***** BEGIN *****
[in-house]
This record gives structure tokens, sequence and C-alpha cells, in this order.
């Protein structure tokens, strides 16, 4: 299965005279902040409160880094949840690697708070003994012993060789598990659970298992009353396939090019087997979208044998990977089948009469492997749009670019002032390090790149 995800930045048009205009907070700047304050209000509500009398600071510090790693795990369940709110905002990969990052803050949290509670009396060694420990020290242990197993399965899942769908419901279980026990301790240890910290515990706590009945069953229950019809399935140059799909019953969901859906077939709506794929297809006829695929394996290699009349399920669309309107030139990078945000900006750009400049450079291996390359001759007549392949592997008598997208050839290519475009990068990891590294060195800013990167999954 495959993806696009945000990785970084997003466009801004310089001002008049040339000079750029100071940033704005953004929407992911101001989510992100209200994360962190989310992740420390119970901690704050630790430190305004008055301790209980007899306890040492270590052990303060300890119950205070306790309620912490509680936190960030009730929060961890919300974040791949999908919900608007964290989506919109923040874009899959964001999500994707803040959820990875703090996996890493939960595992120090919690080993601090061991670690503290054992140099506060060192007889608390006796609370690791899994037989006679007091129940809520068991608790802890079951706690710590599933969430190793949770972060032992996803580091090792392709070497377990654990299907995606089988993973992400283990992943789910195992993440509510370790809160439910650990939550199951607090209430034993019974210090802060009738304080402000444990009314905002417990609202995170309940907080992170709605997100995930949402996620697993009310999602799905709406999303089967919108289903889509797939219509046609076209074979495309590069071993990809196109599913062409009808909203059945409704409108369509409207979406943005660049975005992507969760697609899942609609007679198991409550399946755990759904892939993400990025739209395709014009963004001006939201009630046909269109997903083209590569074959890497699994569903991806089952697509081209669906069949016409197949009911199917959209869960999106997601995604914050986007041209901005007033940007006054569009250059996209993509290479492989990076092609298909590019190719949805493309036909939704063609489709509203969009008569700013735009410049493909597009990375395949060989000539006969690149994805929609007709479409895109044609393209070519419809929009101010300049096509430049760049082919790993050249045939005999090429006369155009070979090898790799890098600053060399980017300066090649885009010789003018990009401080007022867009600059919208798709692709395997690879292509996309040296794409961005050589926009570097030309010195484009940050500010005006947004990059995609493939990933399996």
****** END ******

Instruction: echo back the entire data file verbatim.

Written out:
[in-house]
This record gives structure tokens, sequence and C-alpha cells, in this order.
């Protein structure tokens, strides 16, 4: 299965005279902040409160880094949840690697708070003994012993060789598990659970298992009353396939090019087997979208044998990977089948009469492997749009670019002032390090790149 995800930045048009205009907070700047304050209000509500009398600071510090790693795990369940709110905002990969990052803050949290509670009396060694420990020290242990197993399965899942769908419901279980026990301790240890910290515990706590009945069953229950019809399935140059799909019953969901859906077939709506794929297809006829695929394996290699009349399920669309309107030139990078945000900006750009400049450079291996390359001759007549392949592997008598997208050839290519475009990068990891590294060195800013990167999954 495959993806696009945000990785970084997003466009801004310089001002008049040339000079750029100071940033704005953004929407992911101001989510992100209200994360962190989310992740420390119970901690704050630790430190305004008055301790209980007899306890040492270590052990303060300890119950205070306790309620912490509680936190960030009730929060961890919300974040791949999908919900608007964290989506919109923040874009899959964001999500994707803040959820990875703090996996890493939960595992120090919690080993601090061991670690503290054992140099506060060192007889608390006796609370690791899994037989006679007091129940809520068991608790802890079951706690710590599933969430190793949770972060032992996803580091090792392709070497377990654990299907995606089988993973992400283990992943789910195992993440509510370790809160439910650990939550199951607090209430034993019974210090802060009738304080402000444990009314905002417990609202995170309940907080992170709605997100995930949402996620697993009310999602799905709406999303089967919108289903889509797939219509046609076209074979495309590069071993990809196109599913062409009808909203059945409704409108369509409207979406943005660049975005992507969760697609899942609609007679198991409550399946755990759904892939993400990025739209395709014009963004001006939201009630046909269109997903083209590569074959890497699994569903991806089952697509081209669906069949016409197949009911199917959209869960999106997601995604914050986007041209901005007033940007006054569009250059996209993509290479492989990076092609298909590019190719949805493309036909939704063609489709509203969009008569700013735009410049493909597009990375395949060989000539006969690149994805929609007709479409895109044609393209070519419809929009101010300049096509430049760049082919790993050249045939005999090429006369155009070979090898790799890098600053060399980017300066090649885009010789003018990009401080007022867009600059919208798709692709395997690879292509996309040296794409961005050589926009570097030309010195484009940050500010005006947004990059995609493939990933399996």